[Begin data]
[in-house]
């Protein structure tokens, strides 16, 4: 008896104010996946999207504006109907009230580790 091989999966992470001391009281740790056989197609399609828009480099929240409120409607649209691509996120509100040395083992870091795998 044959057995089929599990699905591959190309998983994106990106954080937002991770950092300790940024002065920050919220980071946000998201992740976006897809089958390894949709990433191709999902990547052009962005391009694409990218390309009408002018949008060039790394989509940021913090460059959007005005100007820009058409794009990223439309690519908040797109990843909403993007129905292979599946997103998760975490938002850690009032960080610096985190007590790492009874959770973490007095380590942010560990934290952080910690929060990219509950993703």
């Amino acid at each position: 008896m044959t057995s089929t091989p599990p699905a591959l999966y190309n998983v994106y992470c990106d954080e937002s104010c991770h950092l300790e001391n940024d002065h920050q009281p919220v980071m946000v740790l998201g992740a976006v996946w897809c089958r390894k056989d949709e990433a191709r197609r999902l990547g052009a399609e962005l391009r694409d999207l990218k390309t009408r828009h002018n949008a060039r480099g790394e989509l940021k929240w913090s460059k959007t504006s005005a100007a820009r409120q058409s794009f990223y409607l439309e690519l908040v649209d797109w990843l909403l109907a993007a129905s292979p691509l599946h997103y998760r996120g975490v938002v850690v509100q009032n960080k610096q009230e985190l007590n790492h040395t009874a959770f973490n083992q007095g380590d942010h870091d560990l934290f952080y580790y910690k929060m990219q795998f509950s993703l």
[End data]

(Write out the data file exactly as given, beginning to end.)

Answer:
[in-house]
């Protein structure tokens, strides 16, 4: 008896104010996946999207504006109907009230580790 091989999966992470001391009281740790056989197609399609828009480099929240409120409607649209691509996120509100040395083992870091795998 044959057995089929599990699905591959190309998983994106990106954080937002991770950092300790940024002065920050919220980071946000998201992740976006897809089958390894949709990433191709999902990547052009962005391009694409990218390309009408002018949008060039790394989509940021913090460059959007005005100007820009058409794009990223439309690519908040797109990843909403993007129905292979599946997103998760975490938002850690009032960080610096985190007590790492009874959770973490007095380590942010560990934290952080910690929060990219509950993703």
């Amino acid at each position: 008896m044959t057995s089929t091989p599990p699905a591959l999966y190309n998983v994106y992470c990106d954080e937002s104010c991770h950092l300790e001391n940024d002065h920050q009281p919220v980071m946000v740790l998201g992740a976006v996946w897809c089958r390894k056989d949709e990433a191709r197609r999902l990547g052009a399609e962005l391009r694409d999207l990218k390309t009408r828009h002018n949008a060039r480099g790394e989509l940021k929240w913090s460059k959007t504006s005005a100007a820009r409120q058409s794009f990223y409607l439309e690519l908040v649209d797109w990843l909403l109907a993007a129905s292979p691509l599946h997103y998760r996120g975490v938002v850690v509100q009032n960080k610096q009230e985190l007590n790492h040395t009874a959770f973490n083992q007095g380590d942010h870091d560990l934290f952080y580790y910690k929060m990219q795998f509950s993703l």